Given a binary tree, return the maximum absolute difference between a node and its ancestor, for any ancestor-node pair in the binary tree.

The ancestor of any node is defined as the node/nodes which come above the current node in the binary tree. For example, the root node is ancestor of every node in the binary tree.

For example :

In the above figure, we have many nodes which have a node and ancestor relationship.

Some of them are, and their difference is:

```
|1-4|=3
|2-4|=2
|3-4|=1
|6-4|=2
|7-4|=3
And more
```

Out of all the possible parent ancestor pairs, the one with the maximum absolute difference is between nodes (7 and 4) and (1 and 4) which is 3. Therefore, the answer to this case is 3.

Detailed explanation ( Input/output format, Notes, Images )

**Input Format :**
```
The first line contains an Integer 'T' which denotes the number of test cases or queries to be run. Then the test cases follow.
The first line of input contains the elements of the tree in the level order form separated by a single space.
If any node does not have left or right child, take -1 in its place. Refer to the example below.
Example :
Elements are in the level order form. The input consists of values of nodes separated by a single space in a single line. In case a node is null, we take -1 on its place.
For example, the input for the tree depicted in the below image would be :
```

```
1
2 3
4 -1 5 6
-1 7 -1 -1 -1 -1
-1 -1
Explanation :
Level 1 :
The root node of the tree is 1
Level 2 :
Left child of 1 = 2
Right child of 1 = 3
Level 3 :
Left child of 2 = 4
Right child of 2 = null (-1)
Left child of 3 = 5
Right child of 3 = 6
Level 4 :
Left child of 4 = null (-1)
Right child of 4 = 7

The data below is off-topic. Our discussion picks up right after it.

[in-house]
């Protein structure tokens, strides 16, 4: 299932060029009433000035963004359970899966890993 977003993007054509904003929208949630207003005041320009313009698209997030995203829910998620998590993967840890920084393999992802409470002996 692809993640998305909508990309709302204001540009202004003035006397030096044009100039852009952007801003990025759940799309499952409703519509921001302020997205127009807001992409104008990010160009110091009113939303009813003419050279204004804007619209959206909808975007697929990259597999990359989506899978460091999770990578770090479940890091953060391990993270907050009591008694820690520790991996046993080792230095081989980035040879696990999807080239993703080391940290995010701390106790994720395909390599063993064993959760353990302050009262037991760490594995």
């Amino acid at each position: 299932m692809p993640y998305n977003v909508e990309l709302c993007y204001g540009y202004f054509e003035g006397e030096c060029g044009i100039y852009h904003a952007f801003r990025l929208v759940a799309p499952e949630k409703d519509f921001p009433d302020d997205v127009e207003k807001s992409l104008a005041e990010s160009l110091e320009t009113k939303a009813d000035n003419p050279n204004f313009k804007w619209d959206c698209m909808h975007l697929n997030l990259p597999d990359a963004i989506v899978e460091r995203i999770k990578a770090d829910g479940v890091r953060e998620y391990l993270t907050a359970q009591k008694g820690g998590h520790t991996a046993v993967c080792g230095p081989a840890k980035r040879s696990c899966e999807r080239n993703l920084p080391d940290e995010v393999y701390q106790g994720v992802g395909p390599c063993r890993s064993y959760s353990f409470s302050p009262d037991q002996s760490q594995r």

Left child of 5 = null (-1)
Right child of 5 = null (-1)
Left child of 6 = null (-1)
Right child of 6 = null (-1)
Level 5 :
Left child of 7 = null (-1)
Right child of 7 = null (-1)
The first not-null node (of the previous level) is treated as the parent of the first two nodes of the current level. The second not-null node (of the previous level) is treated as the parent node for the next two nodes of the current level and so on.
The input ends when all nodes at the last level are null (-1).
```

**Note :**
```
The above format was just to provide clarity on how the input is formed for a given tree.
The sequence will be put together in a single line separated by a single space. Hence, for the above-depicted tree, the input will be given as:
1 2 3 4 -1 5 6 -1 7 -1 -1 -1 -1 -1 -1
```

**Output Format :**
```
For each test case, return a single integer denoting the maximum difference between node and ancestor
```

**Note :**
```
Do not print anything, just return the maximum difference between the node and the ancestor
```

##### Sample Input 1 :

```
2
6 4 7 -1 -1 -1 8 9 -1 -1 -1
4 1 5 2 -1 6 -1 -1 3 -1 7 -1 -1 -1 -1
```

##### Sample Output 1 :

```
3
3
```

##### Explanation Of Sample Input 1 :

```
Test Case 1:
The tree is:
```

```
We can clearly see that the maximum difference pair between node and ancestor is the 6 and 9 pair whose difference is (|6-9|=3). Therefore, we return 3. Note that any other pair lets take for example 8 and 9 gives a difference of (|8-9| = 1 ), which is not the maximum.
Test Case 2:
The Tree is:
```

```
The maximum difference pair, in this case, are the nodes 4 and 1 and their difference is (|4-1|=3) and nodes 4 and 7 whose difference is (|7-4|=3) , both of which give a difference of 3. Therefore we return 3.
```

##### Sample Input 2 :

```
2
1 2 3 -1 -1 5 6 7 8 -1 -1 -1 -1 -1 -1
20 8 22 5 3 -1 25 -1 -1 10 14 -1 -1 -1 -1 -1 -1
```

##### Sample Output 2 :

```
7
17
```